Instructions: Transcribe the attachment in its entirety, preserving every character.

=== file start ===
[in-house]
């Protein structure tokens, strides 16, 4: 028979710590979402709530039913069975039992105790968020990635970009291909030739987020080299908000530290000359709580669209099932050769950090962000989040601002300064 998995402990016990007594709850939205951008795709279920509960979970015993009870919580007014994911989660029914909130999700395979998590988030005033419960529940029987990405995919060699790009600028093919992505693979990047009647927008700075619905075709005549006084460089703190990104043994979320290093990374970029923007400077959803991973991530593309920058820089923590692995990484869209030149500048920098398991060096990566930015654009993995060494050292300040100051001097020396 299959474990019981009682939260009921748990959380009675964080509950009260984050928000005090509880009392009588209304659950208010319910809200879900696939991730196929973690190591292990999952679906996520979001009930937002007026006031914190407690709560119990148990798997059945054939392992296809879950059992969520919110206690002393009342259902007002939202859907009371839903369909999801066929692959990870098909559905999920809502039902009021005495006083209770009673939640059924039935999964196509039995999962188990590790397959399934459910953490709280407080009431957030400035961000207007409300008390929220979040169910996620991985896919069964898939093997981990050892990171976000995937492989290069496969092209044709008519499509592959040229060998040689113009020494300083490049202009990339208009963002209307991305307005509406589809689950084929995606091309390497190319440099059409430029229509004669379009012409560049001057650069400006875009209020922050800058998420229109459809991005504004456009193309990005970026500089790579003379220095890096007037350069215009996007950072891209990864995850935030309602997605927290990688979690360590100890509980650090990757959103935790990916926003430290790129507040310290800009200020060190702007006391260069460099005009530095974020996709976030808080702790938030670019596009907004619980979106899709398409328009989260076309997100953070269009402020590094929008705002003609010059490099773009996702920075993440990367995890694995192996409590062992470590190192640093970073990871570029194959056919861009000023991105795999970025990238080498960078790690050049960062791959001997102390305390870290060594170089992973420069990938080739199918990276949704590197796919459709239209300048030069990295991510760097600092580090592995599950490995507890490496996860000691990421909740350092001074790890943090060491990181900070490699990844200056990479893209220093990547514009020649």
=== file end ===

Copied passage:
[in-house]
């Protein structure tokens, strides 16, 4: 028979710590979402709530039913069975039992105790968020990635970009291909030739987020080299908000530290000359709580669209099932050769950090962000989040601002300064 998995402990016990007594709850939205951008795709279920509960979970015993009870919580007014994911989660029914909130999700395979998590988030005033419960529940029987990405995919060699790009600028093919992505693979990047009647927008700075619905075709005549006084460089703190990104043994979320290093990374970029923007400077959803991973991530593309920058820089923590692995990484869209030149500048920098398991060096990566930015654009993995060494050292300040100051001097020396 299959474990019981009682939260009921748990959380009675964080509950009260984050928000005090509880009392009588209304659950208010319910809200879900696939991730196929973690190591292990999952679906996520979001009930937002007026006031914190407690709560119990148990798997059945054939392992296809879950059992969520919110206690002393009342259902007002939202859907009371839903369909999801066929692959990870098909559905999920809502039902009021005495006083209770009673939640059924039935999964196509039995999962188990590790397959399934459910953490709280407080009431957030400035961000207007409300008390929220979040169910996620991985896919069964898939093997981990050892990171976000995937492989290069496969092209044709008519499509592959040229060998040689113009020494300083490049202009990339208009963002209307991305307005509406589809689950084929995606091309390497190319440099059409430029229509004669379009012409560049001057650069400006875009209020922050800058998420229109459809991005504004456009193309990005970026500089790579003379220095890096007037350069215009996007950072891209990864995850935030309602997605927290990688979690360590100890509980650090990757959103935790990916926003430290790129507040310290800009200020060190702007006391260069460099005009530095974020996709976030808080702790938030670019596009907004619980979106899709398409328009989260076309997100953070269009402020590094929008705002003609010059490099773009996702920075993440990367995890694995192996409590062992470590190192640093970073990871570029194959056919861009000023991105795999970025990238080498960078790690050049960062791959001997102390305390870290060594170089992973420069990938080739199918990276949704590197796919459709239209300048030069990295991510760097600092580090592995599950490995507890490496996860000691990421909740350092001074790890943090060491990181900070490699990844200056990479893209220093990547514009020649």